Since the mid-1990’s several claims for the return of the Mapungubwe human remains were made by indigenous communities, while some archaeologists felt that a pro-active process for repatriation should be initiated. The National Heritage Resource Act (Act 25 of 1999) made repatriation possible, but no regulations setting a procedure were promulgated. In 2004, Draft Regulations were circulated by the South African Heritage Resource Act. Comments raised in reply were used by the Department of Anatomy (UP) to develop a repatriation policy. During this time the Deputy Minister of the Department of Environmental Affairs and Tourism was tasked by the President to arrange the repatriation of all the Mapungubwe remains (including associated sites). She established a Steering Committee consisting of various stakeholders: institutions holding remains, communities claiming the remains and Government institutions with a stake in heritage and conservation. Important compromises were achieved: although all Mapungubwe human remains were repatriated, they were buried in sealed containers in tomb structures on principal sites in hope that they would be well preserved and be available for future research. No samples for destructive analyses (DNA, chemical) prior to re-burial were, however, allowed. All the remains, apart from those from Schroda, were documented (Buikstra and Ubelaker, 1994). The remains were sealed in plastic bags and packed in high density foam in 143 PVC containers (one individual per box) which were welded shut to achieve an airtight seal. The involvement of politicians and government officials confounded the process (e.g., due to internal issues, the ceremonial part of the reburial was cancelled) and better results would have been achieved had the holding institutions followed a pro-active approach and initiated discussions with the claimant communities directly, rather than wait until they were forced to engage on politically motivated terms.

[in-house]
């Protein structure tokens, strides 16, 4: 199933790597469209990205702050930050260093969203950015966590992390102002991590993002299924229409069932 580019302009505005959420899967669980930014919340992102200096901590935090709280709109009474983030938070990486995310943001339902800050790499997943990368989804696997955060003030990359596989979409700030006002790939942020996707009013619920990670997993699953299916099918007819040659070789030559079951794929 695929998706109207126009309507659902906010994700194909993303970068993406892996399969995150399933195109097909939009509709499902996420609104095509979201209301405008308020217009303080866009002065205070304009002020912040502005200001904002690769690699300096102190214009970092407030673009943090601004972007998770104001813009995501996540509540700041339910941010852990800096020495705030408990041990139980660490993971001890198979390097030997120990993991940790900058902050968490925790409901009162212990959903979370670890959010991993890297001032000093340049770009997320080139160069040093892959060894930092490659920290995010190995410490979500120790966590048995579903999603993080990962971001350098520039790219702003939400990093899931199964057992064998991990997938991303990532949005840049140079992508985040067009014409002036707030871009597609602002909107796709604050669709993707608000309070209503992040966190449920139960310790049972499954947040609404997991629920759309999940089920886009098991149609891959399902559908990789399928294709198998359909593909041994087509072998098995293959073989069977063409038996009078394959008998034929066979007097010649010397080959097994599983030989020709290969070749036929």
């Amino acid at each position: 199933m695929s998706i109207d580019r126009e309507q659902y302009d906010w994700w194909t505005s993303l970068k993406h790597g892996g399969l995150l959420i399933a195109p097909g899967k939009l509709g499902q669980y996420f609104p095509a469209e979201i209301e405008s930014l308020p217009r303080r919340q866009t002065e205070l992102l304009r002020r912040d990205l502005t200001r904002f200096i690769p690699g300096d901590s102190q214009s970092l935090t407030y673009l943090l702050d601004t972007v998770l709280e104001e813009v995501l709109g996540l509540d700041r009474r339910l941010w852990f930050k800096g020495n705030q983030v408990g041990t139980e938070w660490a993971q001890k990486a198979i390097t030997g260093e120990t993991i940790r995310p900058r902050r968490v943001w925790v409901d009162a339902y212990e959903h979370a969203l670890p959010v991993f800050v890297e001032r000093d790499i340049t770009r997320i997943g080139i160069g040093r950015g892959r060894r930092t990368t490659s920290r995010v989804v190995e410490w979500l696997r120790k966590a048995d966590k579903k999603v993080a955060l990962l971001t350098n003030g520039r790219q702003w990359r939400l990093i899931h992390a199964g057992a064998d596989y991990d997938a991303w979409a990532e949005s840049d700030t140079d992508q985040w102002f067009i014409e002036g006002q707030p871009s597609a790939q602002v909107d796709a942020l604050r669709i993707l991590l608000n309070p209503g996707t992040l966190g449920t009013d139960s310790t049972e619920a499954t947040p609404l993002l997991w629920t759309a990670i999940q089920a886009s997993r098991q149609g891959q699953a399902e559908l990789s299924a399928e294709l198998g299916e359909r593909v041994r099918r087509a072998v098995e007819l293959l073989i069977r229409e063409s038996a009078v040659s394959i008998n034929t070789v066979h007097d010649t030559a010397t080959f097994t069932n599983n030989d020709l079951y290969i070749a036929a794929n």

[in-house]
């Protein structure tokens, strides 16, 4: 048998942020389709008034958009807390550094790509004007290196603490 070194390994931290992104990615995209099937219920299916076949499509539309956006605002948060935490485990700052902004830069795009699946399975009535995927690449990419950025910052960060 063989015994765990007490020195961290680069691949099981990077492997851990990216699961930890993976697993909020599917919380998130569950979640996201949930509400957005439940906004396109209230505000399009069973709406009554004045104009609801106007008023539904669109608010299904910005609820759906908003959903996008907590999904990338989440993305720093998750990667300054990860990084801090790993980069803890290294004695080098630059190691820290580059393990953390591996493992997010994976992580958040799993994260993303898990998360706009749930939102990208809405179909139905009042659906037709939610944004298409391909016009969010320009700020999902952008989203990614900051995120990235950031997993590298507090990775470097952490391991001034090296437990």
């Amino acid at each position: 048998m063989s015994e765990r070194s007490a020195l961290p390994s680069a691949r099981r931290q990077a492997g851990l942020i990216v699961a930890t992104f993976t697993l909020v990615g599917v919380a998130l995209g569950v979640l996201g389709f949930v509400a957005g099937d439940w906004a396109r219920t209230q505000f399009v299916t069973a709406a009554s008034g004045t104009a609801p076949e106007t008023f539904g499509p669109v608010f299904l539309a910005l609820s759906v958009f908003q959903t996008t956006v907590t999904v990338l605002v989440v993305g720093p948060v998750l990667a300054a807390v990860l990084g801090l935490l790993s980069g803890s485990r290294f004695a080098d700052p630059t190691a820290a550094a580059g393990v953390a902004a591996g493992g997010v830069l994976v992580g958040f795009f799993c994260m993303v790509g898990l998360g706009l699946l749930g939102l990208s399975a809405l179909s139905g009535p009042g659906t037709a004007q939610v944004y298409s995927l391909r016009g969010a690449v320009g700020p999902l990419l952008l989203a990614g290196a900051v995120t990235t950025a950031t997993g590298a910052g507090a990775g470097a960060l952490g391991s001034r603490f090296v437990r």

Poster presented at the University of Pretoria Health Sciences Faculty Day, August 2008, Pretoria, South Africa.